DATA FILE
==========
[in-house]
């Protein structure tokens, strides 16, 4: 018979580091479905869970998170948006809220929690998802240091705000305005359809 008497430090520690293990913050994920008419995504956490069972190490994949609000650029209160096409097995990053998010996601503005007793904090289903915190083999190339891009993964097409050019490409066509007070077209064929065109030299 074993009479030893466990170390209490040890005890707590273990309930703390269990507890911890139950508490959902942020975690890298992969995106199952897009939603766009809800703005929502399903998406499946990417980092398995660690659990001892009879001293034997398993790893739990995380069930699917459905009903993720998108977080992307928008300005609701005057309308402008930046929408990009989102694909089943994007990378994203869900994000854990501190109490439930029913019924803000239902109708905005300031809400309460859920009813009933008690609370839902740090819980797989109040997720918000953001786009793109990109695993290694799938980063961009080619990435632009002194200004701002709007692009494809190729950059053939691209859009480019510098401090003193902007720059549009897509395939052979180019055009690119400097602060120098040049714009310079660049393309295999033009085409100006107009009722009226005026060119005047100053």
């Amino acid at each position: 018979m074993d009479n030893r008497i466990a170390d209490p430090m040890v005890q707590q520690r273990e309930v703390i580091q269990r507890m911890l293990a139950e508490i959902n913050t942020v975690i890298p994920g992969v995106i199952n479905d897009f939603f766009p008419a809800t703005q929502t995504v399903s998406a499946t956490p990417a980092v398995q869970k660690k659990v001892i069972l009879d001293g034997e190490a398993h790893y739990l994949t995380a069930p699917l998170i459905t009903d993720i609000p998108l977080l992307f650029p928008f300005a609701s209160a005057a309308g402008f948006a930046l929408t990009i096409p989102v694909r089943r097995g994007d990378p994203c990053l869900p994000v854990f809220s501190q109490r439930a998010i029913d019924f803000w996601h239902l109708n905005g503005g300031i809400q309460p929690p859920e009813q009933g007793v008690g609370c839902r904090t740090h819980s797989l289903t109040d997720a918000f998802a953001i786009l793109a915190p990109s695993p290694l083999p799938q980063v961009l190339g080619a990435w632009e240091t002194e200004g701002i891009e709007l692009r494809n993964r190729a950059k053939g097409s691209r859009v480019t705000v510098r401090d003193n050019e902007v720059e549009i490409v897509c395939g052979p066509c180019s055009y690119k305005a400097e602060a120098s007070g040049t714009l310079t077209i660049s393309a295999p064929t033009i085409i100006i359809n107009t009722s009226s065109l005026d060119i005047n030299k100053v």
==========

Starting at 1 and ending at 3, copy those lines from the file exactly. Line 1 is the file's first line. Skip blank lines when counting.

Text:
[in-house]
């Protein structure tokens, strides 16, 4: 018979580091479905869970998170948006809220929690998802240091705000305005359809 008497430090520690293990913050994920008419995504956490069972190490994949609000650029209160096409097995990053998010996601503005007793904090289903915190083999190339891009993964097409050019490409066509007070077209064929065109030299 074993009479030893466990170390209490040890005890707590273990309930703390269990507890911890139950508490959902942020975690890298992969995106199952897009939603766009809800703005929502399903998406499946990417980092398995660690659990001892009879001293034997398993790893739990995380069930699917459905009903993720998108977080992307928008300005609701005057309308402008930046929408990009989102694909089943994007990378994203869900994000854990501190109490439930029913019924803000239902109708905005300031809400309460859920009813009933008690609370839902740090819980797989109040997720918000953001786009793109990109695993290694799938980063961009080619990435632009002194200004701002709007692009494809190729950059053939691209859009480019510098401090003193902007720059549009897509395939052979180019055009690119400097602060120098040049714009310079660049393309295999033009085409100006107009009722009226005026060119005047100053």
């Amino acid at each position: 018979m074993d009479n030893r008497i466990a170390d209490p430090m040890v005890q707590q520690r273990e309930v703390i580091q269990r507890m911890l293990a139950e508490i959902n913050t942020v975690i890298p994920g992969v995106i199952n479905d897009f939603f766009p008419a809800t703005q929502t995504v399903s998406a499946t956490p990417a980092v398995q869970k660690k659990v001892i069972l009879d001293g034997e190490a398993h790893y739990l994949t995380a069930p699917l998170i459905t009903d993720i609000p998108l977080l992307f650029p928008f300005a609701s209160a005057a309308g402008f948006a930046l929408t990009i096409p989102v694909r089943r097995g994007d990378p994203c990053l869900p994000v854990f809220s501190q109490r439930a998010i029913d019924f803000w996601h239902l109708n905005g503005g300031i809400q309460p929690p859920e009813q009933g007793v008690g609370c839902r904090t740090h819980s797989l289903t109040d997720a918000f998802a953001i786009l793109a915190p990109s695993p290694l083999p799938q980063v961009l190339g080619a990435w632009e240091t002194e200004g701002i891009e709007l692009r494809n993964r190729a950059k053939g097409s691209r859009v480019t705000v510098r401090d003193n050019e902007v720059e549009i490409v897509c395939g052979p066509c180019s055009y690119k305005a400097e602060a120098s007070g040049t714009l310079t077209i660049s393309a295999p064929t033009i085409i100006i359809n107009t009722s009226s065109l005026d060119i005047n030299k100053v």